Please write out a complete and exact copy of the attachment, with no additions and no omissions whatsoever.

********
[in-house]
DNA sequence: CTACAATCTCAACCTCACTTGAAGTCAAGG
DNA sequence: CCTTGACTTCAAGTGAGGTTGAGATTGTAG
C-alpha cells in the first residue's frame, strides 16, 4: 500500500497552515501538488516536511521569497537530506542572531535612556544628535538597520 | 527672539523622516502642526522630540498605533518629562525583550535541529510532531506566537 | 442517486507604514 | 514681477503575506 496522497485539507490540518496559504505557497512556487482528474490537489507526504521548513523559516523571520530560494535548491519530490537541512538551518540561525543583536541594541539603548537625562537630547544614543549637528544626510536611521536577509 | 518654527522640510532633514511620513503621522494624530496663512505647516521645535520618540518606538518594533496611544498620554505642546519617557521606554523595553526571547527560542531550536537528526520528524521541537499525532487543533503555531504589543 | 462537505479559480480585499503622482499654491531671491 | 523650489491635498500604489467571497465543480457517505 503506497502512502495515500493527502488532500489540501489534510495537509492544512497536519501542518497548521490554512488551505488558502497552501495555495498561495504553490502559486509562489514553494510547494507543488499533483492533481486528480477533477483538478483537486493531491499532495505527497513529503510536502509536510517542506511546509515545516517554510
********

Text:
[in-house]
DNA sequence: CTACAATCTCAACCTCACTTGAAGTCAAGG
DNA sequence: CCTTGACTTCAAGTGAGGTTGAGATTGTAG
C-alpha cells in the first residue's frame, strides 16, 4: 500500500497552515501538488516536511521569497537530506542572531535612556544628535538597520 | 527672539523622516502642526522630540498605533518629562525583550535541529510532531506566537 | 442517486507604514 | 514681477503575506 496522497485539507490540518496559504505557497512556487482528474490537489507526504521548513523559516523571520530560494535548491519530490537541512538551518540561525543583536541594541539603548537625562537630547544614543549637528544626510536611521536577509 | 518654527522640510532633514511620513503621522494624530496663512505647516521645535520618540518606538518594533496611544498620554505642546519617557521606554523595553526571547527560542531550536537528526520528524521541537499525532487543533503555531504589543 | 462537505479559480480585499503622482499654491531671491 | 523650489491635498500604489467571497465543480457517505 503506497502512502495515500493527502488532500489540501489534510495537509492544512497536519501542518497548521490554512488551505488558502497552501495555495498561495504553490502559486509562489514553494510547494507543488499533483492533481486528480477533477483538478483537486493531491499532495505527497513529503510536502509536510517542506511546509515545516517554510